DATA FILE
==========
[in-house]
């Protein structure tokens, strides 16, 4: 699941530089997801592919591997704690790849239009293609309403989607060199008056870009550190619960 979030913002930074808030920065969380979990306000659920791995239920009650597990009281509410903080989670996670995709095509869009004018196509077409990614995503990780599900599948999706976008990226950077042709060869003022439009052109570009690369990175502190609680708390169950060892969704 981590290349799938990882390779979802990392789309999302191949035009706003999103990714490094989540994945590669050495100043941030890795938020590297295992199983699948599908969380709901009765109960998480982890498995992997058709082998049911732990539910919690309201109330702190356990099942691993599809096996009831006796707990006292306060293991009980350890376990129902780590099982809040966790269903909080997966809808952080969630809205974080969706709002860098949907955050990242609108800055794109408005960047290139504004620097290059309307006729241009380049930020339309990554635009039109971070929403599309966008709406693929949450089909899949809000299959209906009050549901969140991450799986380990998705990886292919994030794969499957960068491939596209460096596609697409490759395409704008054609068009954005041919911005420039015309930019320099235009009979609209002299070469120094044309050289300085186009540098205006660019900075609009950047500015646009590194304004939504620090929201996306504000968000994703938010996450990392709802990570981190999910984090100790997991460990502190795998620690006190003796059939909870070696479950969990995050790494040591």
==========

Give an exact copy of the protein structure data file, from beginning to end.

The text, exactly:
[in-house]
């Protein structure tokens, strides 16, 4: 699941530089997801592919591997704690790849239009293609309403989607060199008056870009550190619960 979030913002930074808030920065969380979990306000659920791995239920009650597990009281509410903080989670996670995709095509869009004018196509077409990614995503990780599900599948999706976008990226950077042709060869003022439009052109570009690369990175502190609680708390169950060892969704 981590290349799938990882390779979802990392789309999302191949035009706003999103990714490094989540994945590669050495100043941030890795938020590297295992199983699948599908969380709901009765109960998480982890498995992997058709082998049911732990539910919690309201109330702190356990099942691993599809096996009831006796707990006292306060293991009980350890376990129902780590099982809040966790269903909080997966809808952080969630809205974080969706709002860098949907955050990242609108800055794109408005960047290139504004620097290059309307006729241009380049930020339309990554635009039109971070929403599309966008709406693929949450089909899949809000299959209906009050549901969140991450799986380990998705990886292919994030794969499957960068491939596209460096596609697409490759395409704008054609068009954005041919911005420039015309930019320099235009009979609209002299070469120094044309050289300085186009540098205006660019900075609009950047500015646009590194304004939504620090929201996306504000968000994703938010996450990392709802990570981190999910984090100790997991460990502190795998620690006190003796059939909870070696479950969990995050790494040591």